Quiz about Lost At Sea III The Great Lakes
Quiz about Lost At Sea III The Great Lakes

Lost At Sea III: The Great Lakes Quiz


It is estimated that the hulks of over 6,000 ships litter the bottom of the Great Lakes. From La Salle's Le Griffon in 1679 to the Edmund Fitzgerald in 1975. The lakes have taken an enormous toll in ships--and lives. This quiz is about ten of them. Enjoy

A multiple-choice quiz by FearlessFreep. Estimated time: 5 mins.
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Time
5 mins
Type
Multiple Choice
Quiz #
344,478
Updated
Dec 03 21
# Qns
10
Difficulty
Tough
Avg Score
6 / 10
Plays
201
This quiz has 2 formats: you can play it as a or as shown below.
Scroll down to the bottom for the answer key.
1. Discovered in June 2008, this warship created much excitement in the maritime archaeological community. She was known by what name? Hint

HMS Sussex
HMS Quebec
HMS Ontario
HMS Minotaur

2. Lost on Lake Erie, the wreck of this ferry has been the subject of many ghost stories that have since sprung up in Great Lakes lore. What is the name of this vessel? Hint

Alpena
Milwaukee
Grand Rapids
Marquette and Bessemer No. 2

3. This brand new freighter was wrecked off the Keewenaw Peninsula in 1910. Her bow was left unsalvaged, but the stern was saved and later grafted onto another ship. Do you know what this freighter's name was? Hint

SS Oakglen
SS William C. Moreland
SS Howard M. Hanna
SS Mataafa

4. At the time of her launch in 1913, this freighter was the largest ship then launched from a Canadian port. That same year she would also become the largest ship lost during one of the deadliest storms to hit the lakes. Name the vessel. Hint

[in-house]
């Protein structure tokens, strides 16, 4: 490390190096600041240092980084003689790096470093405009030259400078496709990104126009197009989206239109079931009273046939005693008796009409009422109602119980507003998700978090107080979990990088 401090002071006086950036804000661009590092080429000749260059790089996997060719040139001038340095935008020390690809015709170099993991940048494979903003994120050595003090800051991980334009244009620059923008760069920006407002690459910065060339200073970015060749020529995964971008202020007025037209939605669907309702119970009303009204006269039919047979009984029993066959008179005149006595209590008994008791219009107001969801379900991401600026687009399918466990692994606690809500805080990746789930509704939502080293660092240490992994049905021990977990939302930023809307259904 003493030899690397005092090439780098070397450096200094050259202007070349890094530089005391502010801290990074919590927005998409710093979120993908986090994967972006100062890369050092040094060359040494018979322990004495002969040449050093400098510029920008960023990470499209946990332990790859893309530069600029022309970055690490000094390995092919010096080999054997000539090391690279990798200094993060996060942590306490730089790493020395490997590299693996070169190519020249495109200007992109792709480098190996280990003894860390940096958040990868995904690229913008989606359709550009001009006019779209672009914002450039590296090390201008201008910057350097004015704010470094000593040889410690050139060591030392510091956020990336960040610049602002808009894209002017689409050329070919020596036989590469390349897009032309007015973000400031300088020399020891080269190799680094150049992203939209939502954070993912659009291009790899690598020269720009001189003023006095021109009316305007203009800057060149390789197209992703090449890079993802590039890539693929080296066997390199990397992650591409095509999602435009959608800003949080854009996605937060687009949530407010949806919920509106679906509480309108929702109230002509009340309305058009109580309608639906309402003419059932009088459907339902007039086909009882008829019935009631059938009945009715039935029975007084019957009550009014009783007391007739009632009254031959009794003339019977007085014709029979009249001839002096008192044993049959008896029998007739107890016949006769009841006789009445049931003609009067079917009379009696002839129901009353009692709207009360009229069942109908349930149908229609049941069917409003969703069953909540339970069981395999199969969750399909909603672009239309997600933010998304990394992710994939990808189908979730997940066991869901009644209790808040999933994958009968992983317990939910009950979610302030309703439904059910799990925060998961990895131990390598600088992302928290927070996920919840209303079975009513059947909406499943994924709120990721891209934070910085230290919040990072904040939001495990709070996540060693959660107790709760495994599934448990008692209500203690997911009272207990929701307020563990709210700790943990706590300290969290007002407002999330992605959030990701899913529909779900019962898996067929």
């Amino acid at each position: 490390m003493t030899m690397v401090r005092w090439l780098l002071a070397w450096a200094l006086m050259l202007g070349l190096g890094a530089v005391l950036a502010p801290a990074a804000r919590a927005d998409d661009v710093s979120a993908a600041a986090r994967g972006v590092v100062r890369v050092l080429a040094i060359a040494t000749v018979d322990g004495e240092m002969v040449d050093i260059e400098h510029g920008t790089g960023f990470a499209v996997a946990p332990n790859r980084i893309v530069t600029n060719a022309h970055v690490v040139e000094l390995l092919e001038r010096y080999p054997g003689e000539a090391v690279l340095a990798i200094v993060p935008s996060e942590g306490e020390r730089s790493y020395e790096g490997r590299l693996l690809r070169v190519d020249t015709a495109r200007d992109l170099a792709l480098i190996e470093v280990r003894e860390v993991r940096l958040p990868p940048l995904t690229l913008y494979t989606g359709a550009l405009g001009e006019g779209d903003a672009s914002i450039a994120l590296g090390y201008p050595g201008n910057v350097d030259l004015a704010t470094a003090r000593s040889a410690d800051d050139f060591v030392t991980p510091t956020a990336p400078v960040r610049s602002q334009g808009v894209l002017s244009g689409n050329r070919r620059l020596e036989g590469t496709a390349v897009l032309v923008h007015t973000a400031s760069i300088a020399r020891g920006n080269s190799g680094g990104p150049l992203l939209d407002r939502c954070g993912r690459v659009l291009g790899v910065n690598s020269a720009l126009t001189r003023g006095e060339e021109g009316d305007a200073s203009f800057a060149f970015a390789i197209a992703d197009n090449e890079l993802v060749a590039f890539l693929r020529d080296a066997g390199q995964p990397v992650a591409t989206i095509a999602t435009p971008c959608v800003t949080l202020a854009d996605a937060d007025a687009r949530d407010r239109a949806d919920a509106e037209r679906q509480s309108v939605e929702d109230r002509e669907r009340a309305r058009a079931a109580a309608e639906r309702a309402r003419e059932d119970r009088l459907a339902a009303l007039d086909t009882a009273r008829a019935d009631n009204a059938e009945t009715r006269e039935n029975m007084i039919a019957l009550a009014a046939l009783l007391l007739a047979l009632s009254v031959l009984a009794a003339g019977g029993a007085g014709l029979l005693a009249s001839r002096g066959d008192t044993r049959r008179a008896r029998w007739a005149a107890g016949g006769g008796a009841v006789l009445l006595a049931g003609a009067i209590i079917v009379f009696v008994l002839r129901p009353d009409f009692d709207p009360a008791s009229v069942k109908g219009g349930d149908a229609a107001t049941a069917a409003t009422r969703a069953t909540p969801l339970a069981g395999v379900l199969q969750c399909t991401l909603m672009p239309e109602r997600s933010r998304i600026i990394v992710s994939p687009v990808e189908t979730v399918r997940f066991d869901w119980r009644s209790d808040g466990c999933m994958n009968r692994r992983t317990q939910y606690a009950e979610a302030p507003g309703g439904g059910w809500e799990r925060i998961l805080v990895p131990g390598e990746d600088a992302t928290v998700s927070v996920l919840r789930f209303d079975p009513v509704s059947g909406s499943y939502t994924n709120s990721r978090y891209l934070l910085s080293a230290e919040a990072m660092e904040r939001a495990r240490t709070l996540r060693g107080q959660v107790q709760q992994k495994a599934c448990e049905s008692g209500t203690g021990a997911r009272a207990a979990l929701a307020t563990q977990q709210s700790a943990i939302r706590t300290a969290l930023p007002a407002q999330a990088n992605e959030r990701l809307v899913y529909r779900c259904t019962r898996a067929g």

SS Issac M. Scott
SS Henry B. Hawgood
SS Superior City
SS James C. Carruthers

5. On Armistice Day (November 11) 1940, Lake Michigan suffered a "big blow" of its own when a gale roared across the mid-western United States and the lake itself. Three freighters were sunk that day, two of which took their entire crews to the bottom with them. The third vessel however was the subject of a dramatic (and successful) rescue that happened within sight of land. That ship was called what? Hint

SS Anna C. Minch
SS Novadoc
SS William B. Davock
SS Emperor

6. The sinking of this ship in Lake Huron in 1865 not only killed many of her passengers but also proved to be deadly for the divers sent down to salvage her cargo. Her name was what? Hint

SS Pewabic
SS Chicora
SS Asia
SS Ogdensburg

7. On the night of September 17, 1949, the Toronto waterfront was a scene of horror, after this passenger liner burned at her dock. Hint

SS Hamonic
SS Noronic
SS North American
SS Segwun

8. At 638 feet long, which large limestone carrier was lost in a 1958 Lake Michigan gale? Hint

SS W.F. White
SS Wyandotte
SS Calcite
SS Carl D. Bradley

9. In addition to storms, another killer of ships on the lakes can be fog. It was this phenomenon that resulted in the sinking of what freighter in May, 1965? Hint